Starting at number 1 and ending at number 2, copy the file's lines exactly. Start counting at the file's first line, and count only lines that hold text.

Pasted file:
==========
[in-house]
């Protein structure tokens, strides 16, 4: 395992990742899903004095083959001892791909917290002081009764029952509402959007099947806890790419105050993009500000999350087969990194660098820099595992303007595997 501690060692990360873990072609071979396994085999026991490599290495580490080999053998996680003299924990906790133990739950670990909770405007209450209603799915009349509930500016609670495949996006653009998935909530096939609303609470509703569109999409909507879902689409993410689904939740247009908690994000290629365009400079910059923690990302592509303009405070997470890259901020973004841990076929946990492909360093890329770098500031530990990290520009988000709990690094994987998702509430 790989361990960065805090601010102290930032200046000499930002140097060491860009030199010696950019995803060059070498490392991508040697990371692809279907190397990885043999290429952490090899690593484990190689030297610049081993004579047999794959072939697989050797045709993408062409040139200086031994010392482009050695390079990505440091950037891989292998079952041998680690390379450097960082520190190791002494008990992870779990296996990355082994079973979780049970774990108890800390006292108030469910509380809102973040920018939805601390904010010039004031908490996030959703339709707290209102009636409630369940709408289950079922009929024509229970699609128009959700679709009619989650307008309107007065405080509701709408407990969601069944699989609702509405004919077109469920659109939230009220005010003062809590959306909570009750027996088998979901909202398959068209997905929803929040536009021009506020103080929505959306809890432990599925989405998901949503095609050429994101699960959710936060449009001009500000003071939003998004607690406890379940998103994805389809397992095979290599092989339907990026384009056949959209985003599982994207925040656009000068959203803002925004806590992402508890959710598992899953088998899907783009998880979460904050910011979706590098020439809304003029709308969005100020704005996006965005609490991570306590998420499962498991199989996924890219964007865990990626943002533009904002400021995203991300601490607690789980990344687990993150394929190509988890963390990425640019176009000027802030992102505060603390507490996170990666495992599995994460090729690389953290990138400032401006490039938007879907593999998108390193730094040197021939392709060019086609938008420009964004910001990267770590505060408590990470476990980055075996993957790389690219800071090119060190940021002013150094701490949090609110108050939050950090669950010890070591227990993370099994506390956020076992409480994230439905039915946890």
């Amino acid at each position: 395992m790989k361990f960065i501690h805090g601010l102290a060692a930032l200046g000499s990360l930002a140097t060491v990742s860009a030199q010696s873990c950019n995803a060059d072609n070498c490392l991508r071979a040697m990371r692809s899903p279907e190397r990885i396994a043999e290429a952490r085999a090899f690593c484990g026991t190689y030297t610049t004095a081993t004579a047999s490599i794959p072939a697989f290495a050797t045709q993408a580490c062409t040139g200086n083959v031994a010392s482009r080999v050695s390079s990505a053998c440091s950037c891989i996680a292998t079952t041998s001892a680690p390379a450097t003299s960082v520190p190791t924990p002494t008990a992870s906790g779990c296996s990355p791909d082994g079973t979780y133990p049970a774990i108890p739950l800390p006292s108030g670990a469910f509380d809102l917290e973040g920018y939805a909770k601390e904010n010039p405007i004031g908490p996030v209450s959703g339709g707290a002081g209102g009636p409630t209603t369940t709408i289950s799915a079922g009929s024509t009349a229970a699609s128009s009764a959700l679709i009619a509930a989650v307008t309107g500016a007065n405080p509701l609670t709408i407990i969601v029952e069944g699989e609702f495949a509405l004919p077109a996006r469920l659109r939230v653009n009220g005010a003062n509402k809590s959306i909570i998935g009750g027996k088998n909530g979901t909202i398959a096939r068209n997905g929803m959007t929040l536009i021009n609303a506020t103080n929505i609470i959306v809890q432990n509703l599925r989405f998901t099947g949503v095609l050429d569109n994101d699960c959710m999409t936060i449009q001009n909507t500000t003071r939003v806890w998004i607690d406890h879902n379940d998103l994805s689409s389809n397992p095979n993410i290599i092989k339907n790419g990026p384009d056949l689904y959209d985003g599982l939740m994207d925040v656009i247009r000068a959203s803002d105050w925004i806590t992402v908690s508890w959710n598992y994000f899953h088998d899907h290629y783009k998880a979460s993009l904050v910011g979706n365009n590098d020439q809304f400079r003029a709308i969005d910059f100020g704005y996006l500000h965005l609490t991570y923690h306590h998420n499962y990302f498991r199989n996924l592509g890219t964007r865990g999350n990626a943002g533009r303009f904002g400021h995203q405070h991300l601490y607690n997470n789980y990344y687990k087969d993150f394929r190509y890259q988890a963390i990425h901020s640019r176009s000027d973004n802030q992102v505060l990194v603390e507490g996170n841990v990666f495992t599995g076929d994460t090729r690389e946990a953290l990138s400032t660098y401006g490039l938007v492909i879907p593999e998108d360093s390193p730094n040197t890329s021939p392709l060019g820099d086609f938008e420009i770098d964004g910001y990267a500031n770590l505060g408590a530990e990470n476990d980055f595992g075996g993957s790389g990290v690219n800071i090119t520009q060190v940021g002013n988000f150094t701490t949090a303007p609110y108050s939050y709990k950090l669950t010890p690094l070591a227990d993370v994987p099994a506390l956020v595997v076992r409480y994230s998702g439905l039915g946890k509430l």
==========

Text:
[in-house]
């Protein structure tokens, strides 16, 4: 395992990742899903004095083959001892791909917290002081009764029952509402959007099947806890790419105050993009500000999350087969990194660098820099595992303007595997 501690060692990360873990072609071979396994085999026991490599290495580490080999053998996680003299924990906790133990739950670990909770405007209450209603799915009349509930500016609670495949996006653009998935909530096939609303609470509703569109999409909507879902689409993410689904939740247009908690994000290629365009400079910059923690990302592509303009405070997470890259901020973004841990076929946990492909360093890329770098500031530990990290520009988000709990690094994987998702509430 790989361990960065805090601010102290930032200046000499930002140097060491860009030199010696950019995803060059070498490392991508040697990371692809279907190397990885043999290429952490090899690593484990190689030297610049081993004579047999794959072939697989050797045709993408062409040139200086031994010392482009050695390079990505440091950037891989292998079952041998680690390379450097960082520190190791002494008990992870779990296996990355082994079973979780049970774990108890800390006292108030469910509380809102973040920018939805601390904010010039004031908490996030959703339709707290209102009636409630369940709408289950079922009929024509229970699609128009959700679709009619989650307008309107007065405080509701709408407990969601069944699989609702509405004919077109469920659109939230009220005010003062809590959306909570009750027996088998979901909202398959068209997905929803929040536009021009506020103080929505959306809890432990599925989405998901949503095609050429994101699960959710936060449009001009500000003071939003998004607690406890379940998103994805389809397992095979290599092989339907990026384009056949959209985003599982994207925040656009000068959203803002925004806590992402508890959710598992899953088998899907783009998880979460904050910011979706590098020439809304003029709308969005100020704005996006965005609490991570306590998420499962498991199989996924890219964007865990990626943002533009904002400021995203991300601490607690789980990344687990993150394929190509988890963390990425640019176009000027802030992102505060603390507490996170990666495992599995994460090729690389953290990138400032401006490039938007879907593999998108390193730094040197021939392709060019086609938008420009964004910001990267770590505060408590990470476990980055075996993957790389690219800071090119060190940021002013150094701490949090609110108050939050950090669950010890070591227990993370099994506390956020076992409480994230439905039915946890």